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I mostly work at home on my desktop computer, but I often got to journey somewhere for a few months and be able to continue working during the trip. Every time I copy many things and setup many programs first from my desktop to the notebook, and when I get back - from the notebook to the desktop. This is a very boring and time consuming task. (This is in case someone offers a better option for my task).

So, currently my desktop is Windows 7 x64, Intel Core2 duo E8400, RAID0 2 HDD + 3rd HDD (all 3.5"), 4Gb RAM.
My notebook is Acer Aspire 5742, Windows 7 x64 on Intel Core i3-380M, 128 GB SSD for system + 2nd HDD instead of the DVD drive, 6Gb RAM.

What I have in mind is to install 128 GB SSD for system + 1 TB (for example) 2.5" HDD into my desktop, work on it at home and when I need to move the system to the notebook - I just take SSD + HDD from the desktop and install them into the notebook (and when I get back - put them back into the desktop). Will Windows 7 be able to continue running on a new hardware?

Or do you have better options?

Some update for better explanation of the situation: I run heavy software, like Visual Studio and RDBMS. Outside home I also work at places where is no Internet.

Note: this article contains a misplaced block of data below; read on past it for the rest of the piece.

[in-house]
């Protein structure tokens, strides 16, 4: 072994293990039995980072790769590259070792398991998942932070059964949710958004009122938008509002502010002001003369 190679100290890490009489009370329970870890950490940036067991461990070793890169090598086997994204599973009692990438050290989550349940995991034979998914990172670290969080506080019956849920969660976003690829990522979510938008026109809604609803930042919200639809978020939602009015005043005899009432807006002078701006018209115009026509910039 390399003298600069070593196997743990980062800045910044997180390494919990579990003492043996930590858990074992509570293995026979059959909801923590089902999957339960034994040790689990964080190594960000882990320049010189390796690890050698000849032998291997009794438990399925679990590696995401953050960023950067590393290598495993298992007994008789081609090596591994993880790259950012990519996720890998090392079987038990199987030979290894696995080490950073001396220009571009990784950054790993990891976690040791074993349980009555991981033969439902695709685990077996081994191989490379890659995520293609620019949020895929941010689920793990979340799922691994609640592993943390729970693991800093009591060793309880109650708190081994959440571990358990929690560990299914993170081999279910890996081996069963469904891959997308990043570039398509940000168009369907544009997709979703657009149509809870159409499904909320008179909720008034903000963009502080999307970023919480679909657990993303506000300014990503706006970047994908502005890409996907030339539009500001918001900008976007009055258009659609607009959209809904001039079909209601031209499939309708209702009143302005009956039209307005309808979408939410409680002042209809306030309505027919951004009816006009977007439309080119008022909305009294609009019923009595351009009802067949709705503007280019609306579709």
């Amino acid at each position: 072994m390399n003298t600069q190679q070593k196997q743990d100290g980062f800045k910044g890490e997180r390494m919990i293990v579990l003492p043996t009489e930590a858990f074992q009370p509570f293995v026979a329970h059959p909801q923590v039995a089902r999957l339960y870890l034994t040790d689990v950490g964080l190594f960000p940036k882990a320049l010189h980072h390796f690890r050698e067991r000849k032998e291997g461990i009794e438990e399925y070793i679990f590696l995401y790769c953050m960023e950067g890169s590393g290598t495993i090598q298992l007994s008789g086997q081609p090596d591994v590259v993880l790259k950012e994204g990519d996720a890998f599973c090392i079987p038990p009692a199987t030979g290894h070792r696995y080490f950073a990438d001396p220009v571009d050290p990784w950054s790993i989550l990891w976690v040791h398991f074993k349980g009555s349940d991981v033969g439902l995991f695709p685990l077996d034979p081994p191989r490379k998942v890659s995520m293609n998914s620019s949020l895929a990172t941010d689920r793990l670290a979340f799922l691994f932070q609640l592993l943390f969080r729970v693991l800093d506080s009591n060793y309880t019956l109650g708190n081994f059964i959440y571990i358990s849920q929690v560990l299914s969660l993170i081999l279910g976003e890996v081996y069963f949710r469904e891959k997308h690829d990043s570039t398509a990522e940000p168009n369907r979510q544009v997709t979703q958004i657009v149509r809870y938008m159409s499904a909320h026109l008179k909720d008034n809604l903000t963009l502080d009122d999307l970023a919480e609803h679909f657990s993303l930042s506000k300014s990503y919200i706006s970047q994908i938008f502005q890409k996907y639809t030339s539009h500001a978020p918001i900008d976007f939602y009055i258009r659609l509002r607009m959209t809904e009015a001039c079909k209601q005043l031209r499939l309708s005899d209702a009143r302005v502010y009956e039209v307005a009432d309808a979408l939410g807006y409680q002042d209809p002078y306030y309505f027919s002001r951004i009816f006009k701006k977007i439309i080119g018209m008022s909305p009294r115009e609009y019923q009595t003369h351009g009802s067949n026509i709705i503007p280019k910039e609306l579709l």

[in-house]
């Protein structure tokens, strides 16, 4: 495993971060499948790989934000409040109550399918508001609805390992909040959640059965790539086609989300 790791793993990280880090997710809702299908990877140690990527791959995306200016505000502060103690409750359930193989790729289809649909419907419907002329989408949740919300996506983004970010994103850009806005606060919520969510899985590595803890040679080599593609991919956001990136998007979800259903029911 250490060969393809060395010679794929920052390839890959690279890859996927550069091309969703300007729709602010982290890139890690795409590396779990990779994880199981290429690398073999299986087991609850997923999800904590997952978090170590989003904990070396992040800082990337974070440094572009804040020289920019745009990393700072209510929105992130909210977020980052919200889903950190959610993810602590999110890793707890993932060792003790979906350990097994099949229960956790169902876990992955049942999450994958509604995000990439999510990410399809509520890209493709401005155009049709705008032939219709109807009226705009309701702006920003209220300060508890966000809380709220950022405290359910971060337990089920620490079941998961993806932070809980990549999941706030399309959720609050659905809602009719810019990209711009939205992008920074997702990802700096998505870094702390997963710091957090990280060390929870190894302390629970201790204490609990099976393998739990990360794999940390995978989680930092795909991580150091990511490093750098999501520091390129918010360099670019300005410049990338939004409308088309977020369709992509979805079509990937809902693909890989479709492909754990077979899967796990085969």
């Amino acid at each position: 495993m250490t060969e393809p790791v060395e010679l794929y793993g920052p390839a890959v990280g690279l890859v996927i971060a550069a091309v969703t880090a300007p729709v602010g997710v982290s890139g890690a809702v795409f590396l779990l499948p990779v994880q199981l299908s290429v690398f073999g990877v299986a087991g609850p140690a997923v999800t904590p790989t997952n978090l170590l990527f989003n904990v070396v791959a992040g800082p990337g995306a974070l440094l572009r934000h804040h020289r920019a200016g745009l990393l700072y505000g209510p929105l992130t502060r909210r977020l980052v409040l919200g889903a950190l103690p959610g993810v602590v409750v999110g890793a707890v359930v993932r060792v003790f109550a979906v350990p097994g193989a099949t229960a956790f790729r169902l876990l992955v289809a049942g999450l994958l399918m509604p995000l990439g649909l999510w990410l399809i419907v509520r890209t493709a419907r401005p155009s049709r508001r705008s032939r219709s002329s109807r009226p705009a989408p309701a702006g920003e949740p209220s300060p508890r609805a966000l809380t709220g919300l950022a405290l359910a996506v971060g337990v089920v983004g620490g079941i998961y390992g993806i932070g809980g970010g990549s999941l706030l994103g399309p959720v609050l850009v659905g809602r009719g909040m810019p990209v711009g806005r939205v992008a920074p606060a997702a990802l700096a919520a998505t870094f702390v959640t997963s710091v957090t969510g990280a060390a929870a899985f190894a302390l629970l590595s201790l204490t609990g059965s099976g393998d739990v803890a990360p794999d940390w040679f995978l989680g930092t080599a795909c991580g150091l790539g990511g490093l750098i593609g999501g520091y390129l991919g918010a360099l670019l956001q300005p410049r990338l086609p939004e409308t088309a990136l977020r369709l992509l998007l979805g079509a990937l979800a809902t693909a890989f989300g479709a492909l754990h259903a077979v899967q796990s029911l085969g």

Latest update: Well, moving my system SSD from the laptop to the desktop went almost ok (there were some problems, don't remember exactly which), but I solved them. But after 3 months, when I decided to move my system SSD back to the laptop - Windows starts loading and then shows a blue screen. I tried a few things (like trying to restore windows, etc.), but they didn't help. So, at the moment I am restoring my old backup (which I made with Norton Ghost before moving the SSD from the laptop to the desktop) to the SSD hoping it will work on the notebook after that. If restoring from backup helps, I will only have to restore my changes/updates for the last 3 months.

So, if anyone thinks they can safely move system drive with Windows 7 from one PC to another - be careful, there is no guarantee you will succeed.

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closed as primarily opinion-based by Ƭᴇcʜιᴇ007, CharlieRB, Heptite, Dave, Raystafarian Mar 10 '14 at 14:00

Many good questions generate some degree of opinion based on expert experience, but answers to this question will tend to be almost entirely based on opinions, rather than facts, references, or specific expertise.If this question can be reworded to fit the rules in the help center, please edit the question.

Not a duplicate question - moving the harddisk is only one suggested answer in this case, and quite possibly not the best answer. – MSalters Mar 7 '14 at 19:38

Or do you have better options?

Yeah, either virtualize or start storing your data in the cloud. Moving HDDs between two devices is not a good solution.

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I run heavy software, like Visual Studio and RDBMS. Outside home I also work at places where is no Internet. – Junior1993 Mar 7 '14 at 20:41